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Make no mistake – vision is necessary.  It is critical to developing a strategic approach to individual projects or overall business practices.  Unfortunately, many managers take the concept just far enough to feel powerless when visions do not turn into reality.  The frustration is understandable, and even palpable when a firm’s livelihood is on the line.

The problem with vision is that big picture goals do not in and of themselves comprise measurable or distinctly prioritized goals.  The problem with vision is that once you realize that the vision is not working out, it’s too late to change course.

In order to convert vision to execution, it is absolutely necessary to break the big picture into manageable, short-term goals.

Getting Through the Groupthink October 22, 2009

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“Groupthink”, or the vicious circle caused by a collection of like-minded individuals, has been around as long as there have been two sides to a story.  Apart from the fact that an organization can end up “breathing its own exhaust”, this phenomenon can affect even the simplest of decisions.

Many modern organizations manage by consensus, whereby the responsibility of the final decision rests with several people – which usually means that no one is responsible.  Such decision are often watered down and conservative – fine if your organization has the luxuries of time and money.  But when critical decisions must be made, there is precious little time for yes-men and conservatism.

While it may be difficult to break the group from its habit of “consensual sects”, it is possible to break the cycle of indecision that results.  Often, without a structured brainstorming session or some ground rules for developing ideas, such groups circle around and around (for hours) various pros and cons of a very limited range of alternatives – usually one or two.

Contrast this with a well-facilitated brainstorming in which ideas are gathered without regard for pros, cons, benefits, or value.  The goal is to develop alternatives, not rule them out – at least initially.  Simply having some concrete words written out can bring greater structure to the debate.  Sometimes, these decision-makers simply don’t know what they are looking for, but know it when the see it.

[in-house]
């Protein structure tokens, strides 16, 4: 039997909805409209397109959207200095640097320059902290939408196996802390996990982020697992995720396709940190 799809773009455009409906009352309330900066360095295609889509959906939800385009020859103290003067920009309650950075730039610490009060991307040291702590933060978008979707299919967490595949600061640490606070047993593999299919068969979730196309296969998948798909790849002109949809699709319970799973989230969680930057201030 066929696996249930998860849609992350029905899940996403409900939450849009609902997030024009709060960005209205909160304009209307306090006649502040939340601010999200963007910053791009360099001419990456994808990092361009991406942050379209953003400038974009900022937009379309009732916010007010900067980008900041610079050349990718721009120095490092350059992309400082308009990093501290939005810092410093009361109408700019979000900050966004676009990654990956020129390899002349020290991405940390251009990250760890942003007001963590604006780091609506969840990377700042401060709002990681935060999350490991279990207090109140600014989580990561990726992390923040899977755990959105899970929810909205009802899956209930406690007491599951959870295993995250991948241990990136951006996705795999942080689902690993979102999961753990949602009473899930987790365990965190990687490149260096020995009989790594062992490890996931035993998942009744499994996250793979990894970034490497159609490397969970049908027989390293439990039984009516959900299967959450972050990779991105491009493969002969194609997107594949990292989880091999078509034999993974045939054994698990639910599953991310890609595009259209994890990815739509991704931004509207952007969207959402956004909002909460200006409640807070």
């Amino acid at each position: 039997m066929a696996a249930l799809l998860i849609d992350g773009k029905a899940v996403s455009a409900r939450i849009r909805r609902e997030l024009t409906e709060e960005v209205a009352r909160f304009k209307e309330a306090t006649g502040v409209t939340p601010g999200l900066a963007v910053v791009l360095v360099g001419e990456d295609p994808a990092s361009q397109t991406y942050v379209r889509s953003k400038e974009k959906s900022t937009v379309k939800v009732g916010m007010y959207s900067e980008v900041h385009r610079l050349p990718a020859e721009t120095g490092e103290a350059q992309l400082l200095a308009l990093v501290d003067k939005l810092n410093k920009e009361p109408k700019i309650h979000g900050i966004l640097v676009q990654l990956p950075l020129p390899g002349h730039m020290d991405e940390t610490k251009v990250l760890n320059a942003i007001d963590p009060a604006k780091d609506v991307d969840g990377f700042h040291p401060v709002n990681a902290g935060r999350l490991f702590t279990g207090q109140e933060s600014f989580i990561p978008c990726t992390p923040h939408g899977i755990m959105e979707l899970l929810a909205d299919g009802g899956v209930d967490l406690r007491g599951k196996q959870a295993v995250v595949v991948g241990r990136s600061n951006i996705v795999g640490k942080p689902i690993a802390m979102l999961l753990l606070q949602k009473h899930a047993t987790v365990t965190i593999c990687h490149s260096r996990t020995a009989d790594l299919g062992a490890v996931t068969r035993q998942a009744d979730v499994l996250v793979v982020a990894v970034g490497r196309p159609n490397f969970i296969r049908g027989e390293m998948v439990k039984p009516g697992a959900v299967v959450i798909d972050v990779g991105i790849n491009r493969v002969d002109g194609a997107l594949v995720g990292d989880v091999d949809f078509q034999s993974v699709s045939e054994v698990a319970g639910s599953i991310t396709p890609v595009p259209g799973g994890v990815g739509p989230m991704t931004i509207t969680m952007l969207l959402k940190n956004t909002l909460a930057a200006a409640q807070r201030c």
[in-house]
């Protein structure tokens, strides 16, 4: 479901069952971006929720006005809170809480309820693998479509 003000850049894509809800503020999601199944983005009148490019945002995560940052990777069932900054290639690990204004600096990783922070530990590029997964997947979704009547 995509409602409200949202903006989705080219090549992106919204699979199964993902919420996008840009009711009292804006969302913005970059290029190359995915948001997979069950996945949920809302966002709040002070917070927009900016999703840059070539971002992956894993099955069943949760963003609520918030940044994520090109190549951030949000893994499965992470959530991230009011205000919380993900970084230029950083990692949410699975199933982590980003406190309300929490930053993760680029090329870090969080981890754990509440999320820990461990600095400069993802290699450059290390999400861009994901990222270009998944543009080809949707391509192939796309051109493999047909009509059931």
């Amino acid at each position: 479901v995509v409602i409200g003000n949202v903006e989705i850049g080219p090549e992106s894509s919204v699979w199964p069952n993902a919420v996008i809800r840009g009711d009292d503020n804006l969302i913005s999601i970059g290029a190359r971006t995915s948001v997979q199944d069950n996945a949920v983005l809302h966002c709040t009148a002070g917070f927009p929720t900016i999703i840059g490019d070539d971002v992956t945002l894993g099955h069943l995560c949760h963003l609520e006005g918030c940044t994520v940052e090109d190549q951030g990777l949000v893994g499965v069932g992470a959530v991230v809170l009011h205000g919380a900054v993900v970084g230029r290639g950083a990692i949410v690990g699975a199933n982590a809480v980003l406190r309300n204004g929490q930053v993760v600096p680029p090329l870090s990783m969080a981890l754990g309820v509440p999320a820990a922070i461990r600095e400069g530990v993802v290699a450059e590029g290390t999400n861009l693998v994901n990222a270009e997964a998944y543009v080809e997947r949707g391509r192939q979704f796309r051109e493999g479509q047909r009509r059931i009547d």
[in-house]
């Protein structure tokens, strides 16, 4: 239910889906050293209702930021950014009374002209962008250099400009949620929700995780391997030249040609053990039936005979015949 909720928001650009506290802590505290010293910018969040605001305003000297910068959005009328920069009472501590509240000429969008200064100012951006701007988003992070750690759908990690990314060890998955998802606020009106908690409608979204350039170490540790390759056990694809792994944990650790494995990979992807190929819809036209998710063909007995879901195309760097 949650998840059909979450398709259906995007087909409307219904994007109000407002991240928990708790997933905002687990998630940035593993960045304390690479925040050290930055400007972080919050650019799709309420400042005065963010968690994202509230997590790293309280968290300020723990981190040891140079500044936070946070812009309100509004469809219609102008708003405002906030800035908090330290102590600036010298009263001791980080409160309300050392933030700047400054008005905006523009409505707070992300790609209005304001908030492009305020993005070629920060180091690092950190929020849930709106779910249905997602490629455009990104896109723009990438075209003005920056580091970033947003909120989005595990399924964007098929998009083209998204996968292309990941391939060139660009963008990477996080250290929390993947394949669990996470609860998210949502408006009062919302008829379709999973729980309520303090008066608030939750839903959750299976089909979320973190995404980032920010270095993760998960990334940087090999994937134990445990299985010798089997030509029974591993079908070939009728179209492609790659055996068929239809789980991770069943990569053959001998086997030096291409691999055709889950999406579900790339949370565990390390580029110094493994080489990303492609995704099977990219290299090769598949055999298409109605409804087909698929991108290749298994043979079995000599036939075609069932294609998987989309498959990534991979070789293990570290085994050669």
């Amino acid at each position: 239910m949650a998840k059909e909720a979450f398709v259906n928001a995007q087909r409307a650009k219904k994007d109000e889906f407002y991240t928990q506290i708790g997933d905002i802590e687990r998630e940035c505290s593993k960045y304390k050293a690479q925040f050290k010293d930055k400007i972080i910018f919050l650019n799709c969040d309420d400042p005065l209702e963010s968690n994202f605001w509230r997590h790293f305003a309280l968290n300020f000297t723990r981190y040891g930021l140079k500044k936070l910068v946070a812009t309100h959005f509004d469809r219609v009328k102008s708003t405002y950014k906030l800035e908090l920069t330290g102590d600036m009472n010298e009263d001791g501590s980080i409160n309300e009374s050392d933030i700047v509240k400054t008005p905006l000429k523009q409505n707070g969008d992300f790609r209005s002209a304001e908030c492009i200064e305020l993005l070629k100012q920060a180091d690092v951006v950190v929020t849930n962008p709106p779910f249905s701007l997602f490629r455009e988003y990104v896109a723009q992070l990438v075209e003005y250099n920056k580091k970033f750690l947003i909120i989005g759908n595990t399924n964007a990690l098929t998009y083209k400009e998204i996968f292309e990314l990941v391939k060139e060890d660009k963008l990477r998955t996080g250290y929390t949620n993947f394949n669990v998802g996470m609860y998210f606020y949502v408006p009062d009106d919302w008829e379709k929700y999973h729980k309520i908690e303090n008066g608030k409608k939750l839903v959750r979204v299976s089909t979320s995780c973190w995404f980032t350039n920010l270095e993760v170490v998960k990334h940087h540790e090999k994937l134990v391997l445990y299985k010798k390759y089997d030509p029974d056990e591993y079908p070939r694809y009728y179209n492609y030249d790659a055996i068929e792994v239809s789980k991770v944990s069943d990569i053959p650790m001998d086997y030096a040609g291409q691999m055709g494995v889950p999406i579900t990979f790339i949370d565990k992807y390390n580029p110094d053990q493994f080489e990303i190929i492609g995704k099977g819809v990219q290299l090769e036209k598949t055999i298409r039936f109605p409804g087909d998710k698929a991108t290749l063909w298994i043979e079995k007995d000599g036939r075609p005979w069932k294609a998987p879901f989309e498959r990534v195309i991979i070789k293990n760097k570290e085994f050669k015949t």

Next time your firm is struggling to find solutions to intractable problems, consider having someone facilitate a session, and see if some new ideas appear out of thin air.

Your Own Cooking September 6, 2009

Posted by Jason in Insider's View Relapses.
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Interesting times are afoot in the land development industry, providing several opportunities for exploring alternatives to the traditional client-consultant relationship. Firms may be facing big receivables as clients struggle to pay the more pressing bills, leaving engineers holding the bag. The situation may even reach a point at which the owner of an important project offers the firm an “opportunity” to accept a stake in the property and substitute equity for cash. This arrangement can clearly benefit the owner, since there may be much less cash paid out and the ownership risk is spread out just a bit more. But, what about for the engineer? Is this a losing proposition or a legitimate business arrangement? (more…)

Expect Success June 22, 2009

Posted by Jason in Insider's View Relapses.
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Congratulations are certainly in order for any business still surviving—if not thriving—now that some industry sectors have begun to level off and become less volatile. The government’s largesse doesn’t hurt either. Apparent success notwithstanding, most of the firms that I have spoken with recently are still “seeing how the next few months work out.” Unfortunately, this is counter to good business practices. In fact, those firms that have managed to make it this far must be doing something right, even if some simply do not know what it is. The best firms, however, have actively implemented decisions that are most likely to foster positive outcomes. Contrary to those that struggled through the last year, who wish they would have been better prepared for the downturn, the best managers are now making preparations to recover. Are you in this group? (more…)

It is Us May 19, 2009

Posted by Jason in Daily PM.
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Can you imagine a time in which your predictions about the future were spot on?  What about completely off?  What if every prediction you made in the last six months about the next six was totally wrong?  Is your firm prepared to deal with the consequences?  How closely are you watching the outside world while keeping the firm going day to day?

SWOT analysis (or any similarly structured evaluation) can yield some surprising insights, especially when performed with an actively brainstorming group.  Objectivity is important, but if your firm struggles with strategic planning, groupthink may be an acceptable initial price to pay to gain some first-step ideas.  As I mentioned before, however, the external “threats” can often be a hard item to objectively evaluate. (more…)

Corporate Strategy May 10, 2009

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There are numerous acronyms in the business world that represent various fads of productivity enhancement, corporate communication, and financial strategy. Many of us have probably learned about, implemented, or been affected by things such as ISO, TQM, QMS, or 6-Sigma. Most of these programs represent significant investments in time and human resources to maintain, which may be an impediment to many small engineering firms. However, one technique in particular can be a valuable addition to the corporate strategy: SWOT analysis. (more…)